Chatham County Commissioners, concerned primarily with drivers not yielding as required to pedestrians on roads like Johnny Mercer Boulevard in the unincorporated county, appear to be taking a modest step to increase fines against motorists who violate the law. From Eric Curl’s Ordinance aims to hike driver fines in Chatham County in today’s Savannah Morning News:

Violators of the proposed ordinance can be fined up to $125 for the first offense, $250 for the second violation and $500 for a third. The fines are in addition to any penalties imposed by state law.

County Attorney Jon Hart said the county does not currently have any such penalties in place.

The fines were pushed for by Chatham County Commission Chairman Pete Liakakis as a way to address safety concerns on roads such as Johnny Mercer Boulevard on Wilmington Island.

Liakakis had said that drivers commonly fail to stop for walkers at crosswalks along the busy street. He asked county staff to research pedestrian laws in Salt Lake City, which has a similar ordinance in place.

I don’t get out onto Wilmington much, but I’ll trust Liakakis that there’s a problem. Good for the County for stepping up.

Of course, the article is already spawning the same sort of pedestrian-bashing that begins anytime such ordinances are suggested. State law dictates that drivers must stop for pedestrians that have left the curb and are in crosswalks. Drivers are also mandated to take all necessary precautions when pedestrians are in the roadway in areas without crosswalks.

Yes, of course, people try to cross streets or walk along roads at all sorts of dangerous spots.

But many of our streets and roads have no sidewalk or safe area for pedestrians to walk along the road or to cross it.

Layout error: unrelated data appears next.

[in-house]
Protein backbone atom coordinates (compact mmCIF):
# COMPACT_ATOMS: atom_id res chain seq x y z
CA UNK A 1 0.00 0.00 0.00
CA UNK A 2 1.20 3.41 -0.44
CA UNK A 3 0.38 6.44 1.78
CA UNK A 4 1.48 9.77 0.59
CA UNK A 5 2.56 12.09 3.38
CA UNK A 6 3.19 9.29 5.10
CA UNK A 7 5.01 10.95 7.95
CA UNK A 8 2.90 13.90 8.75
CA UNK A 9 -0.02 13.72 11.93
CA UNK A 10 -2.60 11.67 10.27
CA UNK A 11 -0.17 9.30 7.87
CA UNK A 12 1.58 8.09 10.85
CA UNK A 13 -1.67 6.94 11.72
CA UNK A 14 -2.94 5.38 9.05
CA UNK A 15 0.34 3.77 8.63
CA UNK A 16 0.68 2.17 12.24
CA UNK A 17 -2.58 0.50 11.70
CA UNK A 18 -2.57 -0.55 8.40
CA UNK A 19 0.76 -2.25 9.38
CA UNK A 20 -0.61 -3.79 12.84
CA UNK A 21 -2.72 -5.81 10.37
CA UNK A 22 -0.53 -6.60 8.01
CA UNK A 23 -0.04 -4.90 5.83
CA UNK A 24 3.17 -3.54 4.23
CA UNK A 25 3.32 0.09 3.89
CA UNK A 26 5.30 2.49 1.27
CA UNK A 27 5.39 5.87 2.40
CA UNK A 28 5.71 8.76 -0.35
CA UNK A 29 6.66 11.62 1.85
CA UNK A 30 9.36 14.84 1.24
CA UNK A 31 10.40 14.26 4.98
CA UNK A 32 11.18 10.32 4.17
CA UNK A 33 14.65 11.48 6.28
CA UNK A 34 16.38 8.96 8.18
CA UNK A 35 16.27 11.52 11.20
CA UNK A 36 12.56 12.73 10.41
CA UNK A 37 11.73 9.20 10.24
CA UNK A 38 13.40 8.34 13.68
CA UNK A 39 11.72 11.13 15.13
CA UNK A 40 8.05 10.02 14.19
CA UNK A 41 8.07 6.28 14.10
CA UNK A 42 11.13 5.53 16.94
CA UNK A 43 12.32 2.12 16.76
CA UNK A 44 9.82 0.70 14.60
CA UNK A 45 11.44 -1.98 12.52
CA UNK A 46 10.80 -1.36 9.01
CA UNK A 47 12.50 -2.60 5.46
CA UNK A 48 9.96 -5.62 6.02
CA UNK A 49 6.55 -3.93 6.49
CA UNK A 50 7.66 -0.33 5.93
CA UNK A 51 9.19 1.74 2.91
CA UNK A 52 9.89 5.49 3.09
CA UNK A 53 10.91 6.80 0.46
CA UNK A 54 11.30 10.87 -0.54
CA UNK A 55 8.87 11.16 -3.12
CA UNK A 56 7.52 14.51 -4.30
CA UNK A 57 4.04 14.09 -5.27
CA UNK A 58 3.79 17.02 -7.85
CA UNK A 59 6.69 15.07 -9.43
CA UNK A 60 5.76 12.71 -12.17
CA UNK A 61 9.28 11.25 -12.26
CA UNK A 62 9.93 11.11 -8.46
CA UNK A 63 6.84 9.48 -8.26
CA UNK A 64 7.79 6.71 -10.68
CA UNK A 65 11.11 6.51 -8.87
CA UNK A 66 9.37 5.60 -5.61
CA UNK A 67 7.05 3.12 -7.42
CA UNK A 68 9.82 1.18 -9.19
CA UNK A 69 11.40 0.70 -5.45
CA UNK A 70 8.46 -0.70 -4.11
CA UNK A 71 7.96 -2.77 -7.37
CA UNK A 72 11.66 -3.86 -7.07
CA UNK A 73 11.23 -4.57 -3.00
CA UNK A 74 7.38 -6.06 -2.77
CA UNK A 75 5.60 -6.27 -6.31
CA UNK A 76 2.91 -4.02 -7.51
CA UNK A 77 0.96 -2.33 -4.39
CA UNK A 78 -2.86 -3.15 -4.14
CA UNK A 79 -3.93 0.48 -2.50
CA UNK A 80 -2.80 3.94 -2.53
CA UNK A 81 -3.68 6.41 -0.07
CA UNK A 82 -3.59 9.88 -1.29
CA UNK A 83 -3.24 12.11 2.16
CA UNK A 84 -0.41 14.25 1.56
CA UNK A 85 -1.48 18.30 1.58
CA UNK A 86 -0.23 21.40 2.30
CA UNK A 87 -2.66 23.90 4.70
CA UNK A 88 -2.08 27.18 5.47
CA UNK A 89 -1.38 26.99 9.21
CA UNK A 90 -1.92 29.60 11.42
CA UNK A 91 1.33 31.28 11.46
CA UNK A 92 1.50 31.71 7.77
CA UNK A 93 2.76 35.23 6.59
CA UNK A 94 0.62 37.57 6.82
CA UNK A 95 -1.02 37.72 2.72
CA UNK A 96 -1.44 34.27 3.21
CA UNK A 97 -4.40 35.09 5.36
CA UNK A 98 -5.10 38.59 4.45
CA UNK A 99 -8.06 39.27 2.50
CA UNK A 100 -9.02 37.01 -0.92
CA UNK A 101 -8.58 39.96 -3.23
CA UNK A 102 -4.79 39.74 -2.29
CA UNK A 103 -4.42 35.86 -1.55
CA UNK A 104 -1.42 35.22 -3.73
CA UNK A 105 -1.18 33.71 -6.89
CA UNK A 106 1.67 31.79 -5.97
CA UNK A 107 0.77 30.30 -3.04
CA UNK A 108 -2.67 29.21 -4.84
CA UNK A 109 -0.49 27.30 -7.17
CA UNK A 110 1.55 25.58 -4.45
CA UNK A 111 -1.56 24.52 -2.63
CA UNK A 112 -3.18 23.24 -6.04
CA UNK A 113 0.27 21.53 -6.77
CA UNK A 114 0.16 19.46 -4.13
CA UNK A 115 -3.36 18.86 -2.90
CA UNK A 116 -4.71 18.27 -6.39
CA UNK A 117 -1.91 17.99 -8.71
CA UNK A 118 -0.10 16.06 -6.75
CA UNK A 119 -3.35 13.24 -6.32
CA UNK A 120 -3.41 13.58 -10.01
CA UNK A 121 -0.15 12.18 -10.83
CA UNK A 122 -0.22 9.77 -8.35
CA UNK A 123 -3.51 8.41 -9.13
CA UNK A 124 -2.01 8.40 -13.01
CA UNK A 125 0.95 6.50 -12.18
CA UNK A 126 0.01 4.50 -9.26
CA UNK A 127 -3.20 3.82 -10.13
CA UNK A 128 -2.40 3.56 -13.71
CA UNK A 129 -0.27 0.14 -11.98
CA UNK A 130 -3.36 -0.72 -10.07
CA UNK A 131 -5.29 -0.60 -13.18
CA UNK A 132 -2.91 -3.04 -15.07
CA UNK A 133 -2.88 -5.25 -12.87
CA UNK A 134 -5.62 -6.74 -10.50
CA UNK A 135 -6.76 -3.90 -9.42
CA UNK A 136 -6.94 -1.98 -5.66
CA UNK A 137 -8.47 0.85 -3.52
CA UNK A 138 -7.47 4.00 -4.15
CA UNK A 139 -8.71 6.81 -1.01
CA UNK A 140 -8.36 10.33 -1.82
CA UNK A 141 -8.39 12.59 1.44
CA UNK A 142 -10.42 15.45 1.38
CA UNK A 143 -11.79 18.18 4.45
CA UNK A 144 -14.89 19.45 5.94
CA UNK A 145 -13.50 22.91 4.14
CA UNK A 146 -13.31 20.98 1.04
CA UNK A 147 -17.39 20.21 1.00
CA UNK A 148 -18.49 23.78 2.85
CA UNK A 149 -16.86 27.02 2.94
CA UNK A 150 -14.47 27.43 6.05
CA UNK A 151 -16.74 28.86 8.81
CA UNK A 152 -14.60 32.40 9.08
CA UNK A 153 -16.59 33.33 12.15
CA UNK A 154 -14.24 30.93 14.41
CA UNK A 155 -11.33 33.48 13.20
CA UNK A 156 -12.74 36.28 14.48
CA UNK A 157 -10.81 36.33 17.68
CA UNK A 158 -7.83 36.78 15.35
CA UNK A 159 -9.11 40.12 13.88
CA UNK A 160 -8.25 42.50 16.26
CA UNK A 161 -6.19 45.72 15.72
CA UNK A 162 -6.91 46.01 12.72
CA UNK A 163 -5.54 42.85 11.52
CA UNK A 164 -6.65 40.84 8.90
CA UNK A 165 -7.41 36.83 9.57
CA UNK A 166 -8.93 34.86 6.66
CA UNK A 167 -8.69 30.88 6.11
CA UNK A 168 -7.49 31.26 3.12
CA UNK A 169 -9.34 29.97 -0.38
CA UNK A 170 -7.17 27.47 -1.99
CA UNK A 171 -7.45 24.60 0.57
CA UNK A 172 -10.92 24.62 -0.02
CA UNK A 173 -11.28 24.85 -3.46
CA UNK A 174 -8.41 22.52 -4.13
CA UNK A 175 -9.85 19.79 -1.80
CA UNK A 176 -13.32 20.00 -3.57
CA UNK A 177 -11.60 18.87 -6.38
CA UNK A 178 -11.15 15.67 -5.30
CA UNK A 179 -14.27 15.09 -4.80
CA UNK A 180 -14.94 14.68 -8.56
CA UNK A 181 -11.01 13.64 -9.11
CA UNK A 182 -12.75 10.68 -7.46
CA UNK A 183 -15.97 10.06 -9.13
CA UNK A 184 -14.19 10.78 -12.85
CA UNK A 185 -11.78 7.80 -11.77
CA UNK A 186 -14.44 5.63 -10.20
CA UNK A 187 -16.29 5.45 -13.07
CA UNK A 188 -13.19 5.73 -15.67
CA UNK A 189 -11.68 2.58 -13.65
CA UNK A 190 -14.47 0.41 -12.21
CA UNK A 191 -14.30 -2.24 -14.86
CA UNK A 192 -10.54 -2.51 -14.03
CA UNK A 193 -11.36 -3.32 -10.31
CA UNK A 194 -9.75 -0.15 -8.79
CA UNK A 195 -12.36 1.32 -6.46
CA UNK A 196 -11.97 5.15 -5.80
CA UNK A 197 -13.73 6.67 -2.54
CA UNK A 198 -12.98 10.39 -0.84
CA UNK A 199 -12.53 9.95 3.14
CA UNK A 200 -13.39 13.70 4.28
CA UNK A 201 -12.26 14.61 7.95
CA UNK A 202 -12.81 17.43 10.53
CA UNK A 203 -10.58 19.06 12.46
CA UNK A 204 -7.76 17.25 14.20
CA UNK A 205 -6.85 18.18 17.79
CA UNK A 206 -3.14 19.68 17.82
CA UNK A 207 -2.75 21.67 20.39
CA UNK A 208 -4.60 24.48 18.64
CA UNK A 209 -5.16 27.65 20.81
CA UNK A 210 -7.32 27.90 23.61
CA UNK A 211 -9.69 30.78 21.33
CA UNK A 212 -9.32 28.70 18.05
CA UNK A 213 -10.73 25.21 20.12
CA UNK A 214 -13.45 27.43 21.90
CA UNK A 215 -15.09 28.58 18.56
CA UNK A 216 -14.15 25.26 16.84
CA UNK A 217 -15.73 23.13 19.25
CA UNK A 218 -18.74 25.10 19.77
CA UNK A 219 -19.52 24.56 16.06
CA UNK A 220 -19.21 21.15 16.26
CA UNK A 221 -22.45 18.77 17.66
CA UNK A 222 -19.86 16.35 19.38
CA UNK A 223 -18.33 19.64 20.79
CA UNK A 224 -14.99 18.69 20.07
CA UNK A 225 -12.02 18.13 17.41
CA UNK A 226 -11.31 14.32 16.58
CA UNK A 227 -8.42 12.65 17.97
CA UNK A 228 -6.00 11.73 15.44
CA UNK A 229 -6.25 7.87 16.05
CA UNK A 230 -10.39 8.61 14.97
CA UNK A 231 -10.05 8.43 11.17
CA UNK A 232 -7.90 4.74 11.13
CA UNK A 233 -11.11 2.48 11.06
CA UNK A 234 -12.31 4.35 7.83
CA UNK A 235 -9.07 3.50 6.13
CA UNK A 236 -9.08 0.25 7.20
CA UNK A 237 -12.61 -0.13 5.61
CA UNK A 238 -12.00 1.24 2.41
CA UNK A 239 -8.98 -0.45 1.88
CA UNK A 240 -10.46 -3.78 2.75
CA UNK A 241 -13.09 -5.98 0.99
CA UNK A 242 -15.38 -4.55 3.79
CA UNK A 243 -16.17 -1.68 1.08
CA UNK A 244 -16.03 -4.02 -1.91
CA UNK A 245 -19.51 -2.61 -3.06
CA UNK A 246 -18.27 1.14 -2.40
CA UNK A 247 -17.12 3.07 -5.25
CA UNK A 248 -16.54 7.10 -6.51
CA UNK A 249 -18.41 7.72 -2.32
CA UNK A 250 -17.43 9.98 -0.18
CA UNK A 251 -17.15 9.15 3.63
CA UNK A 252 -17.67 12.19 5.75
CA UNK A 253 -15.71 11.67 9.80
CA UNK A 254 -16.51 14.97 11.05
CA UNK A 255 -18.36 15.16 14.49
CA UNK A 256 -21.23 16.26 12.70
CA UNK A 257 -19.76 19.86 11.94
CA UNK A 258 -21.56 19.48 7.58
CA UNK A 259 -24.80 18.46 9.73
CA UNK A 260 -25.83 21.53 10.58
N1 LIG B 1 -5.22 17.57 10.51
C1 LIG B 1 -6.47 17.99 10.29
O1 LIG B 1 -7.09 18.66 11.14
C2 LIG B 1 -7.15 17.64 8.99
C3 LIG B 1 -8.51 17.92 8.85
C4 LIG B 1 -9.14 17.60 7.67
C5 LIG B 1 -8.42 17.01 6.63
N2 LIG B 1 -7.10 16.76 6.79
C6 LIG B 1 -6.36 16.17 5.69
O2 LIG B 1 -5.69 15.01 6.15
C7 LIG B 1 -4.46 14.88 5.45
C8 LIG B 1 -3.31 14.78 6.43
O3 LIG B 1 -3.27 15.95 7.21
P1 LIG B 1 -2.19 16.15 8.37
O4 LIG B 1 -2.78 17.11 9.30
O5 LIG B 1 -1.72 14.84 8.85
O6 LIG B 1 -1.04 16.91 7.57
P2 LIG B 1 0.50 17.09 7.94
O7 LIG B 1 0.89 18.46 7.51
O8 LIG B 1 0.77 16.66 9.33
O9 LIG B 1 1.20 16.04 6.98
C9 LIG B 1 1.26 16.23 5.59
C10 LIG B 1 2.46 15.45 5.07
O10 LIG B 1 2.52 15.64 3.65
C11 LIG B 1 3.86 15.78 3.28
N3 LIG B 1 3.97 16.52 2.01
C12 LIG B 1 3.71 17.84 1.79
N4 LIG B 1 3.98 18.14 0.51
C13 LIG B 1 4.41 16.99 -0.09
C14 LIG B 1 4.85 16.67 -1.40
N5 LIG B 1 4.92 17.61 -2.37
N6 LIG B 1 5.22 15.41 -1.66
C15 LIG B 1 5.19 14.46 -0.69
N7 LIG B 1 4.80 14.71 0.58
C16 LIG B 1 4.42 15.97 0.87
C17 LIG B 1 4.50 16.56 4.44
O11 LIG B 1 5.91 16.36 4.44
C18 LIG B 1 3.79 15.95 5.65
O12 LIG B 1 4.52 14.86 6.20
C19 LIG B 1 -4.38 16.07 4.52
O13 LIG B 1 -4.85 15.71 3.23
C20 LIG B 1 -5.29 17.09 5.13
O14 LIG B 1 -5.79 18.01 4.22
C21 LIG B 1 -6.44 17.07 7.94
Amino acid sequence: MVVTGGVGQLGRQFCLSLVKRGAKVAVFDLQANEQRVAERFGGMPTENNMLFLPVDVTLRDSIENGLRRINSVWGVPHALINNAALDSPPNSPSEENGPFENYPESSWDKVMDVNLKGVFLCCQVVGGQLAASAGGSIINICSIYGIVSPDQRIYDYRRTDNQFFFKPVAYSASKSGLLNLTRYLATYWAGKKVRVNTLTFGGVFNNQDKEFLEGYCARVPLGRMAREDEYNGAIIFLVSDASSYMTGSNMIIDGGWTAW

Even here in the heart of Savannah near my house, we have no cross walks from Anderson Street all the way to 37th Street, except for one badly installed one in front of SCAD’s Arnold Hall that goes at an angle, which reduces walkers’ field of vision and keeps them in the street longer. There are no crosswalks — none — between 37th Street and Victory Drive.

We need to work at changing our culture so that we design all of our streets so that pedestrians can cross them safely, and we need to create a culture that takes away some of drivers’ sense of entitlement.

By the way, I wrote recently about the routine pedestrian fatalities on Ogeechee Road.

And it’s also worth noting that some pretty extreme negative reactions from citizens forced the County to shelve a plan that would have enhanced pedestrian and bicycle safety on Johnny Mercer.

Part of the rejected plan to improve pedestrian safety on Johnny Mercer. Creation of the central trail would also have allowed pedestrians to cross the street two lanes at a time rather than try to race across all four (or more where there are turn lanes).

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